Our Deputies and Sheriff have been the most abused law enforcement group in Florida for the last 10 years, with the last four being the greatest burden due to their landlord, the Flagler County Commissioners, failing to provide safe & healthy quarters for the folks who protect us.
I would wait a year for the Flagler County Sheriff and his Deputies to move into their new, long overdue HQ, establish the operational systems that go with the new command center. I am sure the Sheriff will be vigilant in working for optimizing service and finding cost savings in a design-built facility.
But what has the facility got to do with actual deputies in the field?
“Home base” for anyone or any organization sets the tone for operational structure and efficiency. Your set up begs the question: Is our lower crime rate a reflection of criminals’ knowledge or vision that there are more SRO personnel available than in less manned communities and criminals may sense more exposure with fewer opportunities than in other counties where they time the longer duration between patrols for possible surveillance trips of their ‘work’? Our investment in personnel may be part of the magic. From personal experience, I am abundantly aware that Flagler County neighborhoods are precariously exposed by three active exits on I- 95 that criminals know are easy “off-on” get-in/get-away routes. Our FCSO’s professional expertise and networks with other law and support agencies is a value you may not realize until you experience it.
And I know the Flagler schools community appreciates seeing more active presence of SROs on our properties, vitally engaging with our students to build respectful communities, and being present at large Flagler schools community events, as Palm Coast has emphasized.
Putting aside the operation center boondoggle of the last several years, the department itself has undergone the most growth, in dollars and manpower, in its history (far outstripping what growth it experienced in the county’s highest-growth years before the housing boom), all in a low-crime environment, in a county with demographics that trend toward lower crime. Would you be supportive of continuing that expansive trend?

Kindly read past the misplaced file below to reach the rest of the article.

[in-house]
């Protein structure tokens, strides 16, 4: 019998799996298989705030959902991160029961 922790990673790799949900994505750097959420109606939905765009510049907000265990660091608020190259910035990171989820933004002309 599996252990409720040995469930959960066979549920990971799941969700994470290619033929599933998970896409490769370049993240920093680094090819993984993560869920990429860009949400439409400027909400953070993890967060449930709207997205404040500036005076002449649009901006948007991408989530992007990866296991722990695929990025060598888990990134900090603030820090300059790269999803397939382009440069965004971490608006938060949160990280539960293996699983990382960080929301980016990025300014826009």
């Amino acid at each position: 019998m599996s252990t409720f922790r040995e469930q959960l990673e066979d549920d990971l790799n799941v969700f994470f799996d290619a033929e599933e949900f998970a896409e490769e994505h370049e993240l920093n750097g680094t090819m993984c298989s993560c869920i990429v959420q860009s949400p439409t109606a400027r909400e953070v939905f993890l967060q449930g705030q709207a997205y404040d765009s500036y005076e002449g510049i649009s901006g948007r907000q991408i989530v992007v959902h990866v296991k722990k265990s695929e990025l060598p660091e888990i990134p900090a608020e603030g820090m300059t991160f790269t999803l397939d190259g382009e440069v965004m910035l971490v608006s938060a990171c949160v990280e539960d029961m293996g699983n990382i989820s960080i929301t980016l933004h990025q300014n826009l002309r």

I believe the services have been expanded in concert with community demand and variety of needed services. As a comparison, I’ve listened to the St Johns’ Sheriff and the complexity of any Sheriff’s organization is far greater than an outsider might understand. Maybe spend a week with all the facets of the department and conduct a time study for the answer to your question.
13. Have you ever been charged with a felony or a misdemeanor anywhere in Flagler, Florida or the United States (other than a speeding ticket), or faced a civil action other than a divorce, but including bankruptcies, or faced any investigative or disciplinary action through a professional board such as the bar or a medical board? If so, please explain, including cases where charges or claims did not lead to conviction or disciplinary action.
What of the Ethics Commission’s findings regarding your 2013 and 2014 financial disclosure forms?
My violation was combining vacant, undeveloped lots in Palm Coast without specific house # addresses with their combined value, as they were all the same relatively small estimated value. All lots were easily found on the assessor’s site, as the complaint indicated.
I did this process on my first form and repeated it on the second Form 6, as it was not pointed our as an issue until some local commissioners’ activities came under scrutiny by citizens we knew.
The other mistake was listing a misremembered Connecticut filing of ownership of a long-held property. I thought it was filed in my husband’s name, yet it had been recorded in my name. My husband, Dennis, also had to file a Form 6 that year, and did have it listed on his form 6 of the same year. There was no attempt to avoid disclosing…that was evident to the investigator.
The complaint against me was retaliation….lots of political intrigue in Florida. For the record, I self-fund all of my campaigns and return a large percentage of my “salary” back into service in the community, especially children’s opportunities. In my eight years of service I have never asked for any reimbursement of monies I expended to do my work as FCSB District 2 member.
If anyone would like to support my candidacy, please donate to your favorite program or volunteer in an organization or initiative that you value.
2022 Election Candidates, Flagler County
|County Commission District 2||Greg Hansen, incumbent (Rep)||Janet McDonald (Rep)||Denise Calderwood (Rep)|
|County Commission District 4||Joe Mullins, incumbent (Rep)||Leann Pennington (Rep)||Jane Gentile-Youd (NPA)|
|School Board District 1||Jill Woolbright, incumbent||Sally Hunt|
|School Board District 2||Lance Alred||Will Furry||Courtney VandeBunte|
|School Board District 4||Trevor Tucker, incumbent||Christy Chong|
|Palm Coast City Council Seat 2||Theresa Carli Pontieri||Sims Jones||Shauna Kanter / Alan Lowe|
|Palm Coast City Council Seat 4||Cathy heighter||Fernando Melendez|